Science was Huskers’
path to Nobel Prize
The awards for Physiology or Medicine and Chemistry
have been awarded to UNL alums three times in 42 years
Special for the University
of Nebraska-Lincoln
The University of Nebraska–Lincoln is
alma mater to three Nobel Prize winners:
George Beadle, Donald Cram and Alan
George Beadle, a native of Wahoo,
earned a bachelor’s degree in agriculture
from Nebraska in 1926 and a master’s degree in 1927. He worked on wheat breeding with Professor F. D. Keim, a protégé of
the great botanist Charles Bessey. Beadle
earned his doctorate from Cornell University in 1931, served as a faculty member
at several universities, and later became
chancellor and then president of the University of Chicago, where he served until
his retirement.
George Beadle shared the 1958 Nobel
Prize in Physiology or Medicine with Edward
Tatum for the discovery that genes determine the structure of enzymes, and thereby
affect heredity. Dubbed the “one gene-one
enzyme” concept, Beadle and Tatum’s
work, undertaken at Stanford University,
helped found the field of biochemical genetics. Nebraska awarded Beadle an honorary Doctor of Science degree in 1949.
Donald Cram earned a master’s degree
in organic chemistry from Nebraska in
1942, and a doctorate in the same field
from Harvard in 1947; he joined the UCLA
faculty and worked there his entire career.
Cram’s work allowed for development in
the laboratory of functional enzymes that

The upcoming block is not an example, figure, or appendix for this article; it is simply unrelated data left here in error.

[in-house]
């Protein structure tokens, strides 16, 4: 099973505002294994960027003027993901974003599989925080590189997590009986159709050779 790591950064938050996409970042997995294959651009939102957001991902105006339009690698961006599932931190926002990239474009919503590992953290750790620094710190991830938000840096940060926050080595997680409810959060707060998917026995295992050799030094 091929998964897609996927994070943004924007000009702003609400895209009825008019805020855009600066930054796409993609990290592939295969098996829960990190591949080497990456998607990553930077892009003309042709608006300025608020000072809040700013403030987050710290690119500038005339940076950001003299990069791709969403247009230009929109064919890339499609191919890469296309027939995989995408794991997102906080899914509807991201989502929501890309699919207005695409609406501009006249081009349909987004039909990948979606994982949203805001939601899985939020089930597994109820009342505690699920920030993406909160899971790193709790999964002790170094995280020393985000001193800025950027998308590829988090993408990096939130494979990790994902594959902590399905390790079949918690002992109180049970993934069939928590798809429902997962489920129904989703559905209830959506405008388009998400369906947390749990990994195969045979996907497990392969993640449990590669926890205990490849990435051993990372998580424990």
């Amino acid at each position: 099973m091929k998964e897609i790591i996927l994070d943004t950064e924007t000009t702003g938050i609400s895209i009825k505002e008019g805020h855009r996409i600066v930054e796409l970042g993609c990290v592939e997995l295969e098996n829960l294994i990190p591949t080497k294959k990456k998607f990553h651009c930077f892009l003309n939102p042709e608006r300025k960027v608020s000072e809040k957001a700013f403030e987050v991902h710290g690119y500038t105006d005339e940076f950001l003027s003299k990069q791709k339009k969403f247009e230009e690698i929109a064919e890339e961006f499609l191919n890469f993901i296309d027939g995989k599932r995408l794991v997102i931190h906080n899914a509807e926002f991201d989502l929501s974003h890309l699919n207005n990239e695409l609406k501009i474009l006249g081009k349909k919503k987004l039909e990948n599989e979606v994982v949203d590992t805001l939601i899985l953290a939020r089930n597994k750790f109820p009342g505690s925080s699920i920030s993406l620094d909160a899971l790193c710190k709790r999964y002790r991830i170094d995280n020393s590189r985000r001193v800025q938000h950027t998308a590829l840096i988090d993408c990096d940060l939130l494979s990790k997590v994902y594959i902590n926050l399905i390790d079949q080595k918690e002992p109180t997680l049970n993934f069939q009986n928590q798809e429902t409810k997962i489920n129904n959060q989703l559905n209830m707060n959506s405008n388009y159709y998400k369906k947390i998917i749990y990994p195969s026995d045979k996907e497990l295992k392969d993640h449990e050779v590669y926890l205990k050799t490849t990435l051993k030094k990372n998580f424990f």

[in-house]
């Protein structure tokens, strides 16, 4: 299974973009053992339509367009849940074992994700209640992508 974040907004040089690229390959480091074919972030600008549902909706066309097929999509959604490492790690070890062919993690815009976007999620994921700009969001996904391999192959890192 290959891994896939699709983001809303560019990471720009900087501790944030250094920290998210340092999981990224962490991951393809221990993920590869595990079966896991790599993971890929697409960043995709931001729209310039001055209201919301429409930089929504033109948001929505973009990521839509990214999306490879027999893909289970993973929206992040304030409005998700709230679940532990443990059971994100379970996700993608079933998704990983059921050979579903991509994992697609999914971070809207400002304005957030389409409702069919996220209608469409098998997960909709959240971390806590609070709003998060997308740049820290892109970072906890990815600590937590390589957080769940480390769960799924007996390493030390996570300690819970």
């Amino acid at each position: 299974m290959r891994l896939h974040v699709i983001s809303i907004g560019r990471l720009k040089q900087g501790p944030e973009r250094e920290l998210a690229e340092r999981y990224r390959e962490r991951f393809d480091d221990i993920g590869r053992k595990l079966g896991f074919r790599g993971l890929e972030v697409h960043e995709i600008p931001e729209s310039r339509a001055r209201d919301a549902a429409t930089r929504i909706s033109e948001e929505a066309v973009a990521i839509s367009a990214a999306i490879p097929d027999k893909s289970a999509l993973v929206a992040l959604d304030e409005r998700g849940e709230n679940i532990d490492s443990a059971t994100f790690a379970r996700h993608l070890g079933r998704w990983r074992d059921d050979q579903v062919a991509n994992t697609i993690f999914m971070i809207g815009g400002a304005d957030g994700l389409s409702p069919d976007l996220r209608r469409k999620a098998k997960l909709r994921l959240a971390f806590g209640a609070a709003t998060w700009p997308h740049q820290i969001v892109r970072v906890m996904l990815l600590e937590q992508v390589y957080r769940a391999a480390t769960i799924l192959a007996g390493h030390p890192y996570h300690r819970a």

behave like natural enzymes. He discovered what has become known as “Cram’s
rule of asymmetric induction,” which in part
explains how molecules form.
Cram shared the 1987 Nobel Prize in
Chemistry with four other scientists for
successfully building molecules able to
attract and bind, or host, other molecules.
This “host-guest” work made a significant
impact on the field of organic chemistry.
Nebraska awarded him an honorary degree
in 1989.
In his official Nobel biography, Alan
Heeger relates that he entered Nebraska
to pursue engineering, not knowing that
science could be a career path. After one
semester he decided to major in physics
and mathematics, studying with Professor
Theodore “Ted” Jorgensen, who introduced
him to quantum physics and modern
Heeger earned his bachelor’s degree in
physics and mathematics from Nebraska


Nebraska’s Beadle Center, home to
programs in biotechnology, biosciences, and
plant sciences, is named in honor of George
Beadle, above.

NEXT WEEK The Husker who beat scarlet fever

in 1957 and his doctorate in physics from
the University of California, Berkeley in
1961. He shared the 2000 Nobel Prize
in Chemistry for his work in discovering
and developing certain plastics that can
conduct electricity. Nebraska awarded him
an honorary Doctor of Science degree in


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